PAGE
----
Is A Big Housing Marketing Crash Coming to the U.S.A.?
There are many housing market "bubbles" around the world but when the U.S.A. market goes, so typically go markets in other countries like Australia, Canada and Europe. So, the question then is, should you take advantage of low interest rates and easy credit now to buy overpriced real estate, or wait it out? If so, for how long?
During the global lockdowns in 2020, and even in to 2021, there was a housing moratorium that kept people in homes that would otherwise have gone into foreclosure. This created a shortage of housing in the U.S.A., and a subsequent frenzy of buyers anxious for the 'security' of owning their own home. Of course, we know that having a mortgage on one's house means that an outside bank actually owns your home, even though you're forced to pay upkeep, taxes, and other expenses related to home ownership. It's a precarious situation, even if you owe the bank just $1.
Still, it does create some semblence of security, and here we are, facing near record home prices in many areas and what appears to be a "shortage" of homes for sale.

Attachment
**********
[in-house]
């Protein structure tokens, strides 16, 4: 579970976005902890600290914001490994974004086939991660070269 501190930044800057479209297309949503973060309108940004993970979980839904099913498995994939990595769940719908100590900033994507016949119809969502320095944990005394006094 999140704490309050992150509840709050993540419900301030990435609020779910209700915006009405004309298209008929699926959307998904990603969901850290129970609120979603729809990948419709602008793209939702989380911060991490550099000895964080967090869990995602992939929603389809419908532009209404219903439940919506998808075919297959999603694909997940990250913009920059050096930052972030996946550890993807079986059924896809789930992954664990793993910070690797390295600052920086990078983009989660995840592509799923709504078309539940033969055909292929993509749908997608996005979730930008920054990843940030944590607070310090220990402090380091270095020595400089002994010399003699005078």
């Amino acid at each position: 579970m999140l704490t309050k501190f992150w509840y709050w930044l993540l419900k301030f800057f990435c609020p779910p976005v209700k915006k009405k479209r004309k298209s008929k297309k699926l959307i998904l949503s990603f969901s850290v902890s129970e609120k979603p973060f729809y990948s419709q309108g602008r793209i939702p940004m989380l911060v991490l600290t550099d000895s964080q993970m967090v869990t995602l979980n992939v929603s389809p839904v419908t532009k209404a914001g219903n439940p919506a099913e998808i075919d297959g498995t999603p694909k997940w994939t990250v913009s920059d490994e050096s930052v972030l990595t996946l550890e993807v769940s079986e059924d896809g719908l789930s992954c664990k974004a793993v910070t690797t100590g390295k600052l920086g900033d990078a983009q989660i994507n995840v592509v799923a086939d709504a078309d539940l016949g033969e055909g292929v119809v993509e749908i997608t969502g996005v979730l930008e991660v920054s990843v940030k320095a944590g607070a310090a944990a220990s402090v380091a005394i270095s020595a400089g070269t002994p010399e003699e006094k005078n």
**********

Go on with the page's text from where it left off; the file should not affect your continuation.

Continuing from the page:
Nonetheless, I don't expect to see a 2008-style housing crash within the next year or even two. I think the powers that be (the central banks) will continue to prop up this market and even pump it up further. It isn't until around 2025 when we should see the first round of massive foreclosures, to be followed by even more troubles in 2026, and possibly into 2027 in some areas.
So, if you're frugal and are waiting to purchase property at a discount over today's over-inflated prices, it might be a good thing to wait until 2025 at the earliest. The discounts on homes and property in general could range from as little as 4% in some areas to nearly 20% on average (up to 70% in some pockets of the Northeast). Now, that might not seem like a bargain, but 20% of a $250,000 home is a $50,000 discount!
The bottom line is, if you own a property now and are looking to move on up, make sure that you can afford to pay a balloon payment if the price of your house dips and your bank demands that you settle the difference. If you are unhappy with your home, consider selling it soon, and living in either a rental, or consider purchasing a tiny home on either leased land or land that you purchase with cash and live mortgage free. Protect yourself from being boxed into a short-sale or foreclosure if you cannot continue to pay a hefty mortgage during a "down" economy. It will destroy your credit, and could prevent you from benefiting when prices dip dramatically (and, they always do!)